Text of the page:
For the first time since 2007, all four Quad nations — India, US, Japan, and Australia — are participating in the annual ‘Malabar’ naval exercise, in what is being as a show of strength amid the military and economic moves emanating from China.
India is involved in an ongoing tension since the middle of this year with its neighbour along the border near Ladakh.
The first phase of the naval exercise kicked off on Tuesday (November 3), off the coast near Vishkapatnam, according to an Indian government source. The second phase will be held in mid-November in the Arabian Sea. There will be no contact between the military personnel due to COVID-19 restrictions.
“The exercise will showcase the high-levels of synergy and coordination between the friendly navies, which is based on their shared values and commitment to an open, inclusive Indo-Pacific and a rules-based international order,” the defence ministry said in a statement.
The naval exercise first started in 1992 between India and the US. Japan joined in 2015.
They come at a time when India and China are involved in a standoff in eastern Ladakh. Last month, the defence ministry said in a statement: “As India seeks to increase cooperation with other countries in the maritime security domain and in the light of increased defence cooperation with Australia, Malabar 2020 will see the participation of the Australian Navy”.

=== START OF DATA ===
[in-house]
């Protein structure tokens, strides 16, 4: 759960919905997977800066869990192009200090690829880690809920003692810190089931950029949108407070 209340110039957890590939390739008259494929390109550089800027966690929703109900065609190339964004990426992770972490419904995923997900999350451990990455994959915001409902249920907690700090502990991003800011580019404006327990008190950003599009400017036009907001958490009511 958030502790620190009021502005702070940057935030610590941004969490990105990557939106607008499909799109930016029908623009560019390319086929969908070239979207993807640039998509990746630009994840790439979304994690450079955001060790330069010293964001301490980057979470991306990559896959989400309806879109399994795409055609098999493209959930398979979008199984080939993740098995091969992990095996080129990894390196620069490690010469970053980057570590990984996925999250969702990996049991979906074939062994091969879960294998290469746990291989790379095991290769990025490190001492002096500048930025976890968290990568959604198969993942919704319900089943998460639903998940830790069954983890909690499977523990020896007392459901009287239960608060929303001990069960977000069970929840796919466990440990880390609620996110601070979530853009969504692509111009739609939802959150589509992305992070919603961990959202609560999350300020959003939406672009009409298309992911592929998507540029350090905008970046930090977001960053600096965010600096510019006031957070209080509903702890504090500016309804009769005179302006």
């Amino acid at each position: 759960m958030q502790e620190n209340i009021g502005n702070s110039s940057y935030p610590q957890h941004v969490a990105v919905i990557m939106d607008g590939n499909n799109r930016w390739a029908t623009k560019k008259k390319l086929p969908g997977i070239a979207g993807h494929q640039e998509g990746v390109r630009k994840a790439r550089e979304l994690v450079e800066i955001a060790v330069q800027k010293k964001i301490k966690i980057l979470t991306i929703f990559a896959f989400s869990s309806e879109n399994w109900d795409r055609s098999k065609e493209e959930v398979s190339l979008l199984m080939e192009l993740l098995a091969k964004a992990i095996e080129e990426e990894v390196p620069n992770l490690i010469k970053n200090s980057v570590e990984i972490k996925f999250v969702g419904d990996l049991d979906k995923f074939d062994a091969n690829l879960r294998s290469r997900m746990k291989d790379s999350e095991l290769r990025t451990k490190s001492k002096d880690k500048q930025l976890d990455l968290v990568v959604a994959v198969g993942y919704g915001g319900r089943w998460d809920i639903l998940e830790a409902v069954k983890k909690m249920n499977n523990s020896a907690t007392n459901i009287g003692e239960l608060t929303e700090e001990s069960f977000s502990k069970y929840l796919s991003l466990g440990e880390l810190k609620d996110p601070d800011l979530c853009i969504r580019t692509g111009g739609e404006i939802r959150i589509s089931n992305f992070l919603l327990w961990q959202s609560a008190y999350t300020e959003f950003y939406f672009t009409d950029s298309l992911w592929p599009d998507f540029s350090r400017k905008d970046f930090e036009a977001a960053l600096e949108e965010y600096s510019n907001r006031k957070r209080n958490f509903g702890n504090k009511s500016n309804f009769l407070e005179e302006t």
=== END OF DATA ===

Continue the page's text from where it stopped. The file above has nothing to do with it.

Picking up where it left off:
Therefore, the inclusion of Australia is of significance. According to sources, India desisted from expanding the Malabar exercise as it might not be accepted by China, and so Australia was not included.
China is not exactly on cordial diplomatic terms with the US, Japan and Australia. According to Reuters, China has accused the United States, which has been leading the effort to forge a common front among its allies, of a “Cold War mentality” and ideological prejudice.
Australia has led calls for an international inquiry into the coronavirus pandemic and Beijing imposed trade sanctions on Australian beef and barley. On the other hand, Japan is embroiled in a dispute with China over ownership of islands in the East China Sea.